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Foreign Minister Sven Mikser speech to celebrate the anniversary of the Treaty of Tartu

2. February 2019 - 14:30

Ladies and gentlemen,

Today, as we remember the Estonian War of Independence and the Treaty of Tartu that ended it, allow me to look at the past but also touch upon the present and what lies ahead.

It is symbolic that the centenary celebrations of Estonian statehood that began as early as a year and a half ago, will conclude in a year, a century after the treaty between the Republic of Estonia and Soviet Russia was signed. Estonian statehood was not born in an instant and in a fully-fledged form. The path that led from November 1917 to February 1920 – from the idea of autonomy to fully realised independence – was an extremely challenging and complicated one, something that is quite hard to fully grasp today when giving these festive speeches. Likewise, the conclusion of this path, which now seems obvious and the only possible outcome, could not be considered certain back then, let alone taken for granted. 

It is important to understand the global context of the events of that time and remember that statehood could have remained an unattainable dream if the twists and turns of world history had been different. If imperial Germany and Russia had emerged from the First World War as victors, then perhaps the nations that were striving for independence on the edges of these empires would not have been able to enforce their right to self-determination nor achieve its international recognition.

However, nothing could be further from the truth than the idea that freedom fell into Estonia’s lap like a present as empires collapsed. It was in the battles of the War of Independence where the mere idea of Estonian independence was transformed into a truly independent and confident state. A dream was turned into reality by the wisdom of Estonian leaders of the day and the blood spilled by the heroes of the War of Independence.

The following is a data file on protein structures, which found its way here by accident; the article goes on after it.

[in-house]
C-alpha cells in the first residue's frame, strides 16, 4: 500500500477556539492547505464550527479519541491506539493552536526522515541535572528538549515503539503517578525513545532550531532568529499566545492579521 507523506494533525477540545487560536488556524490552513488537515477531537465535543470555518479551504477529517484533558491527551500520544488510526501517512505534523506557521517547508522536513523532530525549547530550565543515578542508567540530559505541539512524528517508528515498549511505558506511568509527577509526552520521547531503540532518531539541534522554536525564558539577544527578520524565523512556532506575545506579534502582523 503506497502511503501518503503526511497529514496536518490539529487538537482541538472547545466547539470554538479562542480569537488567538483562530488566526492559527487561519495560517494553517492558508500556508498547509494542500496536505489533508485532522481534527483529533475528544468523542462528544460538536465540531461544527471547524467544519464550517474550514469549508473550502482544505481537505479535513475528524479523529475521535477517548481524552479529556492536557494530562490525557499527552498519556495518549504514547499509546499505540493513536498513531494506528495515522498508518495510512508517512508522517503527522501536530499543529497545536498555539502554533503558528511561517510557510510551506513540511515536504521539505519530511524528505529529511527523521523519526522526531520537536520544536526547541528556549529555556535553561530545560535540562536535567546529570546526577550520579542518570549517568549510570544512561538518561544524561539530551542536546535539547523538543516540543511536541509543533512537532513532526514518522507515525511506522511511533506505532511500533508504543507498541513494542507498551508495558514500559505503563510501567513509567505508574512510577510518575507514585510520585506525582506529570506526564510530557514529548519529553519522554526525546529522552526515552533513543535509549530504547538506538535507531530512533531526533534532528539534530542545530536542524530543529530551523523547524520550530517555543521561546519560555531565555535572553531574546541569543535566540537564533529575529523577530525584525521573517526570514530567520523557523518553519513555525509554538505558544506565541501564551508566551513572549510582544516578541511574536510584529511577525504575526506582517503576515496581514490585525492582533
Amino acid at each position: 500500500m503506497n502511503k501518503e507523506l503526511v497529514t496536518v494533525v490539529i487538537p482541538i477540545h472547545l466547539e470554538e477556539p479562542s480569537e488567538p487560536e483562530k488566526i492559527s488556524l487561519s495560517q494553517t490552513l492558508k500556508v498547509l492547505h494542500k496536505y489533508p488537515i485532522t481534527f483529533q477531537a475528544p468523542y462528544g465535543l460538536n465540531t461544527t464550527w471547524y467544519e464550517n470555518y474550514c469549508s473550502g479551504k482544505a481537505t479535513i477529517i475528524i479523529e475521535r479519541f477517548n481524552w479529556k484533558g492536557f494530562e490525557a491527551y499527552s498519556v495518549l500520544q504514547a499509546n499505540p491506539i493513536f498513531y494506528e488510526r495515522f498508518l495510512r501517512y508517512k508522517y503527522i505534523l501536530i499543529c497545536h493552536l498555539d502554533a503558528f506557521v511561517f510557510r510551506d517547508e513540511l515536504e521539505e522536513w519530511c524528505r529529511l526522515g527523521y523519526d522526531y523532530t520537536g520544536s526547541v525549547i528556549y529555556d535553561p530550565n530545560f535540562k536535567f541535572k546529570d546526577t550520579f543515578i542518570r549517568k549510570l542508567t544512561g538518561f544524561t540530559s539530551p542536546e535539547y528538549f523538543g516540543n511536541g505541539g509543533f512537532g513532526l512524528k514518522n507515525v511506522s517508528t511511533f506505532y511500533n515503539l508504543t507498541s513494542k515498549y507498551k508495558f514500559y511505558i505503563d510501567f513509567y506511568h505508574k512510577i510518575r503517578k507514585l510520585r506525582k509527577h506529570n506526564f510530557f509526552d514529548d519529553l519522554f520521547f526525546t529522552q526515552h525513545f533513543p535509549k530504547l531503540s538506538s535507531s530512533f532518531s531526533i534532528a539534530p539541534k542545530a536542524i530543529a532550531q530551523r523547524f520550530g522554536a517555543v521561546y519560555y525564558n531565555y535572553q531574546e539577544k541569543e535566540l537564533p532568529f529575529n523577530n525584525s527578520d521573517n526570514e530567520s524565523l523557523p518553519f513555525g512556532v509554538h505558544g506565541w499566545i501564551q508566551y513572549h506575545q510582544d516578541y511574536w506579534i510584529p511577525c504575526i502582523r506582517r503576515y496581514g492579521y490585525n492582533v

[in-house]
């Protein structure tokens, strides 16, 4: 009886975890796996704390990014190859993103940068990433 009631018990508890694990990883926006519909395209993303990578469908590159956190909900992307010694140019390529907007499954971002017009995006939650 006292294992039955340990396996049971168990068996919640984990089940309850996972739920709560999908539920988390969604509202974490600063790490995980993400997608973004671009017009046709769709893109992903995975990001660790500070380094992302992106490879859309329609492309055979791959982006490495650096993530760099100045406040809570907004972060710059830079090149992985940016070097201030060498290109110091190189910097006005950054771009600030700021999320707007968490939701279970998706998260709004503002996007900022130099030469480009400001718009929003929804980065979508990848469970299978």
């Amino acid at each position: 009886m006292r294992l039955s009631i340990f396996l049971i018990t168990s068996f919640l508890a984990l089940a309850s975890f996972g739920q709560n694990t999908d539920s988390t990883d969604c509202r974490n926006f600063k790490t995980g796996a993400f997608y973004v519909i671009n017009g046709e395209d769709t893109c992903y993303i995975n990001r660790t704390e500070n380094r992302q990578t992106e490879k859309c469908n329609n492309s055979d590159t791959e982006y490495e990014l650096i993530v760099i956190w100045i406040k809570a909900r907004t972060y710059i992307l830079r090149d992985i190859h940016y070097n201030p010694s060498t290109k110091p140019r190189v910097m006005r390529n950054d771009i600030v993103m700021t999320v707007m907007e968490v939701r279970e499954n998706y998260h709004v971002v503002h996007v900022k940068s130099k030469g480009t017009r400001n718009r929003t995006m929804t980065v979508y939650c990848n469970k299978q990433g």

The outcome of the War of Independence could also have been different if we had been alone and without allies at a critical time. The squadron of the British Royal Navy that appeared at the Tallinn roadstead at a decisive moment, as well as volunteers from Finland, Denmark and Sweden who fought alongside our heroes injected us with confidence and a fighting spirit. They, too, have our eternal gratitude for their bravery and the sacrifices they made in the name of Estonian liberty, often paying the ultimate price.

Speaking about the Tartu peace treaty as a major diplomatic victory of the young Estonian state, it must be kept in mind that Estonian independence and its diplomatic recognition was achieved by navigating the conflicting interests of major powers. Success required nothing less than the very best diplomatic prowess. The uncompromising actions of Jaan Poska, Jaan Tõnisson, Ants Piip and other members of the Estonian delegation in foreign capitals, their skilful manoeuvring between the parties of the First World War as well as the White Guard and Bolsheviks of Russia, and their nimble actions behind the scenes at the Paris Peace Conference are without a doubt some of the most outstanding feats in the history of our diplomacy. This diplomatic struggle to reinforce Estonian statehood was later aptly described by Piip as a “little mouse” that “gnawed through the web of the policy of lions that was woven by the First World War allies”.